I never met Auntie Peg.
That’s a real pity, because I think we would have really gotten along well. She was my grandfather’s sister, so I guess that puts her into the realm of Great-Auntie Peg.
There are a lot of photos, and even some home movies of her from the 1920’s in the family collection. From what I could see she was a lot of fun.
She was also one of those lucky souls who inherited the art gene from her mother’s side.
I don’t know much about her life, other than the fact that she looked after her parents through their elder years. She never married, and she never had children.
There are two things I do know about her. One is that incredibly long, baggy shorts were called “Auntie Pegs” in my family. The other thing I know is that she was also an incredibly gifted artist.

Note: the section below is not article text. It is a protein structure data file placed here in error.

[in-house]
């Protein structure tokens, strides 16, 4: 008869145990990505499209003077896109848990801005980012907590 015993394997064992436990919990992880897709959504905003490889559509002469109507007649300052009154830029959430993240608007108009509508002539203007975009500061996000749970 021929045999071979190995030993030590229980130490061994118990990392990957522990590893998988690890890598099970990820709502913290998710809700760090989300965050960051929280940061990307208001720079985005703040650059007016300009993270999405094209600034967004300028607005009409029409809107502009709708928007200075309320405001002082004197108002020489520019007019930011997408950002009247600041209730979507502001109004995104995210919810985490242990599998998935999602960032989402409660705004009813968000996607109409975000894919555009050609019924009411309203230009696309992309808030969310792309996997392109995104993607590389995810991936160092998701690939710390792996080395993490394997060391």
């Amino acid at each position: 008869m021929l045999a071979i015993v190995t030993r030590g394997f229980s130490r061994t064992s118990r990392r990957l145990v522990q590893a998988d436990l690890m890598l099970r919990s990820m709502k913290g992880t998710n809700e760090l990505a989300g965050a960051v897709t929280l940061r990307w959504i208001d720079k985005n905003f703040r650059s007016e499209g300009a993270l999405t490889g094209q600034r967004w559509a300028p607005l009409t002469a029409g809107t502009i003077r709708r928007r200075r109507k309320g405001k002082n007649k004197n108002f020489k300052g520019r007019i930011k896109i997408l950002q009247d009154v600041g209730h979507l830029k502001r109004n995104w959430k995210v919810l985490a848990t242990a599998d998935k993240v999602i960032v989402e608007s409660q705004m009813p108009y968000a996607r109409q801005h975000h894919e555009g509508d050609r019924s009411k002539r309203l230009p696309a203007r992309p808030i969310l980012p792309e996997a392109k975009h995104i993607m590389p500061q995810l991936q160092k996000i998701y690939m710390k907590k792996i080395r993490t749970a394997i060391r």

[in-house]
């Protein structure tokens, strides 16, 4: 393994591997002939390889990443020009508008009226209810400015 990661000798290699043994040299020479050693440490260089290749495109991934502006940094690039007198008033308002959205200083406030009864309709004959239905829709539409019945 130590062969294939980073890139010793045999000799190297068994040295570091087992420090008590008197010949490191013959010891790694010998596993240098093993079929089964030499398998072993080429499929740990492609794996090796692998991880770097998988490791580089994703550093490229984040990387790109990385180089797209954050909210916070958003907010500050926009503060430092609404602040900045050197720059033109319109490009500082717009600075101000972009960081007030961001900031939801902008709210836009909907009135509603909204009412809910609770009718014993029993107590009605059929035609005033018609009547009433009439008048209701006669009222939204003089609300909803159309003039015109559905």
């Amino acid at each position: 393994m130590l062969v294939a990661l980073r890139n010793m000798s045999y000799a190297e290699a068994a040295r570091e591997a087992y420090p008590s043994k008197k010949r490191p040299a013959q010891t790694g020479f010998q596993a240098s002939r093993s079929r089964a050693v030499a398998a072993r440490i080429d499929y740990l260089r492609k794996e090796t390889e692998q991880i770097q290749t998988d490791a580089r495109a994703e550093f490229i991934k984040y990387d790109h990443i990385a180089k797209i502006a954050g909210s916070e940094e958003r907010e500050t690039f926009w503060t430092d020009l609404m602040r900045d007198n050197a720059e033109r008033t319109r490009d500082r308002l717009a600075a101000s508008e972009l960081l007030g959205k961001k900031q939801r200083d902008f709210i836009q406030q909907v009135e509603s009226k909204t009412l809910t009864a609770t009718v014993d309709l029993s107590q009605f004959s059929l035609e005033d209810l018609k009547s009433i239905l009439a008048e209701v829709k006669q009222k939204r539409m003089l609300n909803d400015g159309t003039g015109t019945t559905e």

She signed her work Margaret Kerr, and her most productive years were the 1940s. She worked almost exclusively in watercolor. I have found a few pen and ink drawings she did of flowers which she drew using an incredibly fine nib. Her lines look finer than human hair, and the finished art was about 2 inches square. It was amazingly fine pen work.
In contrast, her watercolors are pretty large, most 11×17 and larger. If there’s a theme that runs consistently through her watercolor work, it’s children and the beach, using a fairly muted color pallet. Her subjects were either her nephews, or neighborhood children from Montclair, New Jersey, Fall River, or Westport Harbor, Massachusetts.
You also won’t find any portrait work. Her children were not specific, or painted from the back. The faces could be that of any child, although I’m pretty sure one study is of my dad when he was about 10.
Since neither Dad nor Auntie Peg is around to quibble, you’ll just have to take my word for it.